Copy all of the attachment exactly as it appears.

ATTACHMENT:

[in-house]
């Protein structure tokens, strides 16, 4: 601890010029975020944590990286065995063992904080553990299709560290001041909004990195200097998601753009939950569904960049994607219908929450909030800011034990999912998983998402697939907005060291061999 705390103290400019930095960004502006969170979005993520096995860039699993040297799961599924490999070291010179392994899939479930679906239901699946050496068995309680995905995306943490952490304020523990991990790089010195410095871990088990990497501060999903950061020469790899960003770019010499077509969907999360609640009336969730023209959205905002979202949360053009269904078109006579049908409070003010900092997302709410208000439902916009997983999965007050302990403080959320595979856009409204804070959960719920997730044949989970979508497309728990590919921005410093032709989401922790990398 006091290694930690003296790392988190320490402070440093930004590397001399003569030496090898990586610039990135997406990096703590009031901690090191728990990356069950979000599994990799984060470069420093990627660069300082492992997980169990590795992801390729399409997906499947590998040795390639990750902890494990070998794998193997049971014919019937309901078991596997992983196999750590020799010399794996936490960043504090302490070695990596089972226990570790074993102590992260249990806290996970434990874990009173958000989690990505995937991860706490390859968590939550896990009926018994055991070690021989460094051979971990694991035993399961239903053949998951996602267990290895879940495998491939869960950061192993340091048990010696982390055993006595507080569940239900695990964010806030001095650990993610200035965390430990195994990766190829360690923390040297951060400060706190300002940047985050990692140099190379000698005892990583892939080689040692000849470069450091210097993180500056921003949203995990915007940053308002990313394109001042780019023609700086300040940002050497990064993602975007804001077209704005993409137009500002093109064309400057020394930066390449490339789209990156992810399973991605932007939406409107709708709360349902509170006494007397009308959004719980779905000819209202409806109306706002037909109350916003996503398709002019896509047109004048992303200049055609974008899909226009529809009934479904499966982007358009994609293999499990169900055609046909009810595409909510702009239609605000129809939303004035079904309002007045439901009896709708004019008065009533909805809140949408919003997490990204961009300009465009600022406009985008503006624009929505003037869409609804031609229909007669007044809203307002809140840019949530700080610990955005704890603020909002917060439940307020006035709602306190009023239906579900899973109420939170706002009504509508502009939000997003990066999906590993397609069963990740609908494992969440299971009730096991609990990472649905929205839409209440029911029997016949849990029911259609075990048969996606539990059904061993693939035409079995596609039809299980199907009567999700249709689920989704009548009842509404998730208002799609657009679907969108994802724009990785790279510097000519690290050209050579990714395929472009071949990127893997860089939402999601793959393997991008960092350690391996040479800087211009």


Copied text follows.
[in-house]
């Protein structure tokens, strides 16, 4: 601890010029975020944590990286065995063992904080553990299709560290001041909004990195200097998601753009939950569904960049994607219908929450909030800011034990999912998983998402697939907005060291061999 705390103290400019930095960004502006969170979005993520096995860039699993040297799961599924490999070291010179392994899939479930679906239901699946050496068995309680995905995306943490952490304020523990991990790089010195410095871990088990990497501060999903950061020469790899960003770019010499077509969907999360609640009336969730023209959205905002979202949360053009269904078109006579049908409070003010900092997302709410208000439902916009997983999965007050302990403080959320595979856009409204804070959960719920997730044949989970979508497309728990590919921005410093032709989401922790990398 006091290694930690003296790392988190320490402070440093930004590397001399003569030496090898990586610039990135997406990096703590009031901690090191728990990356069950979000599994990799984060470069420093990627660069300082492992997980169990590795992801390729399409997906499947590998040795390639990750902890494990070998794998193997049971014919019937309901078991596997992983196999750590020799010399794996936490960043504090302490070695990596089972226990570790074993102590992260249990806290996970434990874990009173958000989690990505995937991860706490390859968590939550896990009926018994055991070690021989460094051979971990694991035993399961239903053949998951996602267990290895879940495998491939869960950061192993340091048990010696982390055993006595507080569940239900695990964010806030001095650990993610200035965390430990195994990766190829360690923390040297951060400060706190300002940047985050990692140099190379000698005892990583892939080689040692000849470069450091210097993180500056921003949203995990915007940053308002990313394109001042780019023609700086300040940002050497990064993602975007804001077209704005993409137009500002093109064309400057020394930066390449490339789209990156992810399973991605932007939406409107709708709360349902509170006494007397009308959004719980779905000819209202409806109306706002037909109350916003996503398709002019896509047109004048992303200049055609974008899909226009529809009934479904499966982007358009994609293999499990169900055609046909009810595409909510702009239609605000129809939303004035079904309002007045439901009896709708004019008065009533909805809140949408919003997490990204961009300009465009600022406009985008503006624009929505003037869409609804031609229909007669007044809203307002809140840019949530700080610990955005704890603020909002917060439940307020006035709602306190009023239906579900899973109420939170706002009504509508502009939000997003990066999906590993397609069963990740609908494992969440299971009730096991609990990472649905929205839409209440029911029997016949849990029911259609075990048969996606539990059904061993693939035409079995596609039809299980199907009567999700249709689920989704009548009842509404998730208002799609657009679907969108994802724009990785790279510097000519690290050209050579990714395929472009071949990127893997860089939402999601793959393997991008960092350690391996040479800087211009």